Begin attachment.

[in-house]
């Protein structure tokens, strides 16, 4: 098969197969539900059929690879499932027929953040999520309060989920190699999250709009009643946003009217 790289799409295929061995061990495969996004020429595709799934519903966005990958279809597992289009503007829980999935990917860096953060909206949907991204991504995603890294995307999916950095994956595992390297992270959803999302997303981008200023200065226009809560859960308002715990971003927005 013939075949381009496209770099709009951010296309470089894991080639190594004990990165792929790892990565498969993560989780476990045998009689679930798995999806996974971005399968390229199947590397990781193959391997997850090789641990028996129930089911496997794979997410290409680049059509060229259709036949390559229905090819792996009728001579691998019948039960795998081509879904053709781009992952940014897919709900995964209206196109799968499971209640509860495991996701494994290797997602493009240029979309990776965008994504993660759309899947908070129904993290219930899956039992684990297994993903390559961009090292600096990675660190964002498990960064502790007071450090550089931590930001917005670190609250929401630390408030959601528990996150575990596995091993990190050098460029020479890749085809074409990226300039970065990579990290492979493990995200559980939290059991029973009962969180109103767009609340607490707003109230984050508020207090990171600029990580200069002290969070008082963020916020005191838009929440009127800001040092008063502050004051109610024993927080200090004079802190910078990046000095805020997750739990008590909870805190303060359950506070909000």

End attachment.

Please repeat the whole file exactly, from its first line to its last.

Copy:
[in-house]
């Protein structure tokens, strides 16, 4: 098969197969539900059929690879499932027929953040999520309060989920190699999250709009009643946003009217 790289799409295929061995061990495969996004020429595709799934519903966005990958279809597992289009503007829980999935990917860096953060909206949907991204991504995603890294995307999916950095994956595992390297992270959803999302997303981008200023200065226009809560859960308002715990971003927005 013939075949381009496209770099709009951010296309470089894991080639190594004990990165792929790892990565498969993560989780476990045998009689679930798995999806996974971005399968390229199947590397990781193959391997997850090789641990028996129930089911496997794979997410290409680049059509060229259709036949390559229905090819792996009728001579691998019948039960795998081509879904053709781009992952940014897919709900995964209206196109799968499971209640509860495991996701494994290797997602493009240029979309990776965008994504993660759309899947908070129904993290219930899956039992684990297994993903390559961009090292600096990675660190964002498990960064502790007071450090550089931590930001917005670190609250929401630390408030959601528990996150575990596995091993990190050098460029020479890749085809074409990226300039970065990579990290492979493990995200559980939290059991029973009962969180109103767009609340607490707003109230984050508020207090990171600029990580200069002290969070008082963020916020005191838009929440009127800001040092008063502050004051109610024993927080200090004079802190910078990046000095805020997750739990008590909870805190303060359950506070909000």